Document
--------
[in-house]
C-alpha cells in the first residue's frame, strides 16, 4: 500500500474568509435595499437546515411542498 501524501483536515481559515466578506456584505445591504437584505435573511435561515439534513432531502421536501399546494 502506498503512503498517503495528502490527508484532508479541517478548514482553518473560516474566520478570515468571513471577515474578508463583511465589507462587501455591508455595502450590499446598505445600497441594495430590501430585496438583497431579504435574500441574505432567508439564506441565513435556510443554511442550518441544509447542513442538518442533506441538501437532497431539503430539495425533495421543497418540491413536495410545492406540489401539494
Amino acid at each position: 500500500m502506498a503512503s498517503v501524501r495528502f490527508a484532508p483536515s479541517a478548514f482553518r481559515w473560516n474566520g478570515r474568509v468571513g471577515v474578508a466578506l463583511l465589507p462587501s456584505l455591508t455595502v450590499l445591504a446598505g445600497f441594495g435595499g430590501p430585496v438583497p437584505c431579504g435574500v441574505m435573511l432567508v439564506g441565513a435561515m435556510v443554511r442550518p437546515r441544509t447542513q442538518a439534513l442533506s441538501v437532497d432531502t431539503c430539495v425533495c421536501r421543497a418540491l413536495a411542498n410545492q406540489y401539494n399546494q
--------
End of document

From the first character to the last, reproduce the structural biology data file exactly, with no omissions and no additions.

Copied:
[in-house]
C-alpha cells in the first residue's frame, strides 16, 4: 500500500474568509435595499437546515411542498 501524501483536515481559515466578506456584505445591504437584505435573511435561515439534513432531502421536501399546494 502506498503512503498517503495528502490527508484532508479541517478548514482553518473560516474566520478570515468571513471577515474578508463583511465589507462587501455591508455595502450590499446598505445600497441594495430590501430585496438583497431579504435574500441574505432567508439564506441565513435556510443554511442550518441544509447542513442538518442533506441538501437532497431539503430539495425533495421543497418540491413536495410545492406540489401539494
Amino acid at each position: 500500500m502506498a503512503s498517503v501524501r495528502f490527508a484532508p483536515s479541517a478548514f482553518r481559515w473560516n474566520g478570515r474568509v468571513g471577515v474578508a466578506l463583511l465589507p462587501s456584505l455591508t455595502v450590499l445591504a446598505g445600497f441594495g435595499g430590501p430585496v438583497p437584505c431579504g435574500v441574505m435573511l432567508v439564506g441565513a435561515m435556510v443554511r442550518p437546515r441544509t447542513q442538518a439534513l442533506s441538501v437532497d432531502t431539503c430539495v425533495c421536501r421543497a418540491l413536495a411542498n410545492q406540489y401539494n399546494q